Prison Law lawyers | Swain & Co Solicitors

Prison Law

Success in landmark cases

Free Legal Aid available

Our prison law experts are at the forefront of developments in this area of law and regularly challenge the Ministry of Justice and other authorities.

As prison law lawyers, we are committed to defending and promoting prisoner’s rights throughout their sentences.

We are at the forefront of challenging the Secretary of State for Justice when prisons make unreasonable decisions. Similarly we are national leaders in helping prisoners prepare for and present their case to the Parole Board.

We have offices around the country which means that we can represent our prisoner clients wherever they happen to be based. If you have friends or family in need of prison law advice then please get in touch with us today.

“Swain & Co are members of the Association of Prison Lawyers and regularly contribute articles to prison law and prisoner’s rights. We have won landmark cases for our clients and for the benefits of all prisoners.”

Some of the areas which we deal with are as follows:

FREE LEGAL AID is available for most prisoners.  We have specialist legal aid contracts in prison law (Portsmouth/Havant, London & Liverpool) and Criminal Defence (in our Portsmouth/Havant Office).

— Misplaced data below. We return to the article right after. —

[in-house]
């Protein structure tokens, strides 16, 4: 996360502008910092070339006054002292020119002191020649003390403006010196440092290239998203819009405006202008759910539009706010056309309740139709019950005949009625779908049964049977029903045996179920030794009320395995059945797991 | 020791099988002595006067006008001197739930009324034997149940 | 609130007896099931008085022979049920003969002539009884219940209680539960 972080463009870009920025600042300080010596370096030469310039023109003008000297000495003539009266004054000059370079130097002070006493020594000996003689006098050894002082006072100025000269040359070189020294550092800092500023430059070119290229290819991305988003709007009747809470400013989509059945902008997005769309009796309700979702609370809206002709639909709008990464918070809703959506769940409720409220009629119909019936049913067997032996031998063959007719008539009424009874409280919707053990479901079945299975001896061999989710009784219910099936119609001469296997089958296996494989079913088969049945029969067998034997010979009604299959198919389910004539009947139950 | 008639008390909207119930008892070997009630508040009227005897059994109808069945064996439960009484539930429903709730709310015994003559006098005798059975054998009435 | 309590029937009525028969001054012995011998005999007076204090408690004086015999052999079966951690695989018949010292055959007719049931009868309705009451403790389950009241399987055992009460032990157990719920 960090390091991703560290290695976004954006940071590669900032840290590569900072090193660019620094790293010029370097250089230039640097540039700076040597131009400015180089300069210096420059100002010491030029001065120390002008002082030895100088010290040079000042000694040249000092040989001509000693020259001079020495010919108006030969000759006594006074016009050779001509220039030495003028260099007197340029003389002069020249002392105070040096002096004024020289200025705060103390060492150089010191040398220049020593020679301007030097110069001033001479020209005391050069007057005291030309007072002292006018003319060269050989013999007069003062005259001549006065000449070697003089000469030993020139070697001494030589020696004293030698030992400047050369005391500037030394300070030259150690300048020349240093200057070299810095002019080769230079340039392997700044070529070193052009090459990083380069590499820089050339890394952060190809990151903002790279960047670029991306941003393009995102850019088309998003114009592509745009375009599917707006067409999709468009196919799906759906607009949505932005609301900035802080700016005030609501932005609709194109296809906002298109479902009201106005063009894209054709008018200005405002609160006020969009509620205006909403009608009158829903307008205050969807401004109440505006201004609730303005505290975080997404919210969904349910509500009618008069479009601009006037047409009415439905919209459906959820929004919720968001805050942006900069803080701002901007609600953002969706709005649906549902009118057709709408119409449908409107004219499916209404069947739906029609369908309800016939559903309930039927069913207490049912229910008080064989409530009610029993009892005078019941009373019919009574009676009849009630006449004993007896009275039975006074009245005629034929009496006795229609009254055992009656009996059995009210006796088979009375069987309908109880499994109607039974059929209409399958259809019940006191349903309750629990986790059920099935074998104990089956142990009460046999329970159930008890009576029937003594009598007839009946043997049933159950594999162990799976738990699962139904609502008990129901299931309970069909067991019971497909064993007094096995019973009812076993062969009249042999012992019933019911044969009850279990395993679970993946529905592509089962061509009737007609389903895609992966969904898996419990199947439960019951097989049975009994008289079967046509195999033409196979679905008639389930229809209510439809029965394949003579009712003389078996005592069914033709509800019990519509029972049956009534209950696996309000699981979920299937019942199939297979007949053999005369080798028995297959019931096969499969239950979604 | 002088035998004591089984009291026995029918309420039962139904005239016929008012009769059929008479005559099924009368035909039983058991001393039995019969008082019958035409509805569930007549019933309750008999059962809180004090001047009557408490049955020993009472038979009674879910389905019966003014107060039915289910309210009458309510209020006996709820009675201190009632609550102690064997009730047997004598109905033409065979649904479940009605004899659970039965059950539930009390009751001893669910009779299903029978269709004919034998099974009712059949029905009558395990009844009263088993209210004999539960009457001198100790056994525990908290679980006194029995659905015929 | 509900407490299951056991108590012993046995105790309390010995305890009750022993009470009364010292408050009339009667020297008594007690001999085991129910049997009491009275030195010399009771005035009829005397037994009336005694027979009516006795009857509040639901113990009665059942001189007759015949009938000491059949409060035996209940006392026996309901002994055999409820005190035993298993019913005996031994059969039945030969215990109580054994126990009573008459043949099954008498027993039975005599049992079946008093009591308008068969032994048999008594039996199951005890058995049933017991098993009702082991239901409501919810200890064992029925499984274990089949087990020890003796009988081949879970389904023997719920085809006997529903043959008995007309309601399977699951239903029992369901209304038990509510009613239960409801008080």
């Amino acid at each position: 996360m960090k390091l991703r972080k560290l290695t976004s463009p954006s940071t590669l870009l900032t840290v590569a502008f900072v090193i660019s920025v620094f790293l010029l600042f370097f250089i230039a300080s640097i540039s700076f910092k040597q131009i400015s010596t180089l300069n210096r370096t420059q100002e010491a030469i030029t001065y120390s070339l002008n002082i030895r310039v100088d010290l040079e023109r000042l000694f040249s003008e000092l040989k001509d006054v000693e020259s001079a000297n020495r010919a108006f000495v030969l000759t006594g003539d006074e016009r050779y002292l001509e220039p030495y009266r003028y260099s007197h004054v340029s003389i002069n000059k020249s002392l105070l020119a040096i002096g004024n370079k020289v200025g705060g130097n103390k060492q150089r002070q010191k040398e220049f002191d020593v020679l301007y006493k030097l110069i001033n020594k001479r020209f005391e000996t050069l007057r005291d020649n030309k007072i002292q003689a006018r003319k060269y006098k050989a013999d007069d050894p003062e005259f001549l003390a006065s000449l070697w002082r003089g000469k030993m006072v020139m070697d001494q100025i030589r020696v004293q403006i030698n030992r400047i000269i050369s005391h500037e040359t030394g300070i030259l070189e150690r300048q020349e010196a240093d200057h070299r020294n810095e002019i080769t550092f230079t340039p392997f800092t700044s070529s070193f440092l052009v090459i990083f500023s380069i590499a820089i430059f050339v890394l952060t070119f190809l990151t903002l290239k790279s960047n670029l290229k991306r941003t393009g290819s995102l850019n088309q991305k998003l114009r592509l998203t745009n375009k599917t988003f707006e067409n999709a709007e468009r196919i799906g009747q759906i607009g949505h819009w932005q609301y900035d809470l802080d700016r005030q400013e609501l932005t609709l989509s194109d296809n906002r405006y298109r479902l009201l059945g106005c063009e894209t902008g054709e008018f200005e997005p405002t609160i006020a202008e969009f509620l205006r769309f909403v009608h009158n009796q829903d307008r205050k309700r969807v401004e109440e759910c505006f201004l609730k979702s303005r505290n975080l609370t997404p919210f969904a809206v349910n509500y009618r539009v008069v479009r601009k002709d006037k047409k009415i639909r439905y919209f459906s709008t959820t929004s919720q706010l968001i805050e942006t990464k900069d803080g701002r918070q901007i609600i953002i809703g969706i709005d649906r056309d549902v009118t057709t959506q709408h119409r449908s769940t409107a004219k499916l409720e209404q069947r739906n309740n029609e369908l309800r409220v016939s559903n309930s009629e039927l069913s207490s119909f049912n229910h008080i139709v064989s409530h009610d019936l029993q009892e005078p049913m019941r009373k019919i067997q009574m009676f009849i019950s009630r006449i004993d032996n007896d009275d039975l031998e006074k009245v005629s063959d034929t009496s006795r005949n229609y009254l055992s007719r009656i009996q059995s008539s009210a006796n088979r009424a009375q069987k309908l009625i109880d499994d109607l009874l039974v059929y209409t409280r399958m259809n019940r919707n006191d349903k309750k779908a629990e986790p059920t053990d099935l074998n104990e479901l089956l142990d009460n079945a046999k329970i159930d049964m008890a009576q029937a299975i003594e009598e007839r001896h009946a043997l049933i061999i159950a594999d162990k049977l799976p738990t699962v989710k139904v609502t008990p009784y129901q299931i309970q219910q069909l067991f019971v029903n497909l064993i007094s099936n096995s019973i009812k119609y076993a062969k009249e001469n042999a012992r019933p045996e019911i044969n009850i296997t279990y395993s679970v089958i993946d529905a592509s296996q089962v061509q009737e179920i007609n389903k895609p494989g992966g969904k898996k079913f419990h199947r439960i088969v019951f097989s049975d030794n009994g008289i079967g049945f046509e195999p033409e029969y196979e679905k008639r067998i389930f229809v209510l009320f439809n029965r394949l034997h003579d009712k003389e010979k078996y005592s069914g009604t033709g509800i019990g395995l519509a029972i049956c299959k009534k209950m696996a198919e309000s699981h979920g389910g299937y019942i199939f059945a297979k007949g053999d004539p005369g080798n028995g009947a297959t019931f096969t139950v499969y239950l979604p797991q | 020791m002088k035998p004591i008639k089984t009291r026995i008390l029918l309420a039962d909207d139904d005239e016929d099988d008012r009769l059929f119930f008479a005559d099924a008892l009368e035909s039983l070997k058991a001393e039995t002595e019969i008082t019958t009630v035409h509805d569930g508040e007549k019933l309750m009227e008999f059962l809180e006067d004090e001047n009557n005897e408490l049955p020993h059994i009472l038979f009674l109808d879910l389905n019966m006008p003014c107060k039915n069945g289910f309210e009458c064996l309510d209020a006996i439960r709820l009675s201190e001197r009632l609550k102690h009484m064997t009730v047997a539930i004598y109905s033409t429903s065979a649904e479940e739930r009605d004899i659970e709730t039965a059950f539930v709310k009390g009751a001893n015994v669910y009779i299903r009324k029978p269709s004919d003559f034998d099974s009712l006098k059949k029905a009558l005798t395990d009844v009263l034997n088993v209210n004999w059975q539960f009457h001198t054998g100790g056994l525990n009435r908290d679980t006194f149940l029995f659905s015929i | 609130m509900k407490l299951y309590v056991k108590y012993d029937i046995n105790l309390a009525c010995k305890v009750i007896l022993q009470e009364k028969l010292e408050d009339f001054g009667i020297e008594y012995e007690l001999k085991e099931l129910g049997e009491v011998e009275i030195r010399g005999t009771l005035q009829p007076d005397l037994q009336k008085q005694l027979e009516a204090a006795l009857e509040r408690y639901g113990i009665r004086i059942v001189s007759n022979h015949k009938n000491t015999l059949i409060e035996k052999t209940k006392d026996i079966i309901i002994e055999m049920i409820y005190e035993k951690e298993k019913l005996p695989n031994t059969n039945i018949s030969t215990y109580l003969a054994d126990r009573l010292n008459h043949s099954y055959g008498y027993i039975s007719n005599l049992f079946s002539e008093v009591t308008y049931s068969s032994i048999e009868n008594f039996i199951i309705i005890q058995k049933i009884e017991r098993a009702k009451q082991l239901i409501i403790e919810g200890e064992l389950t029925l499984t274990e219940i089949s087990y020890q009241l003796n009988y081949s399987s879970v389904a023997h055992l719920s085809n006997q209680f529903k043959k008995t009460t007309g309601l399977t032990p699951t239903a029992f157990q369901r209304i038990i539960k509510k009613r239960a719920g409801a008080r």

Our prison law teams are experienced in providing expert representation for prisoners, for parole, adjudications, re-categorisation, recall and other areas.

We regularly contribute articles to prison law publications including Converse and Inside Time.

We aim to provide a comprehensive service for prisoners. This extends beyond pure prison law and includes advice and representation in respect of compensation claims (for medical mistakes and personal injury) as well as housing, mental health and community care.

Claims against the prison

We have a large prison law department that deals with all aspects of prison law. In addition, we also provide specialist advice to prisoners from all over the country in connection with claims against the prison, the Parole Board and the Probation Service, all of whom owe a duty of care to prisoners and to those who may have recently been released from prison.

At Swain & Co., we advise in connection with negligence claims against the prison by prisoners who have been assaulted by other prisoners. We also represent prisoners in bringing a claim for assault by prison officers who have acted beyond their power.

Claims against the prison may, in exceptional circumstances, involve a claim for false imprisonment. In other circumstances where prison officers have deliberately abused their powers, it may be possible to bring a claim for misfeasance in public office (i.e. where the prison officer intentionally or recklessly acted in such a way so as to maliciously cause harm to the individual prisoner).

We also provide advice and assistance in connection with claims under the Data Protection Act 1998. The prison and all Government bodies must comply with legislation relating to confidential information. Failure to do so means that the prisoner may bring proceedings for compensation subject to the prisoner being able to prove that an injury more than “mere distress” had been caused.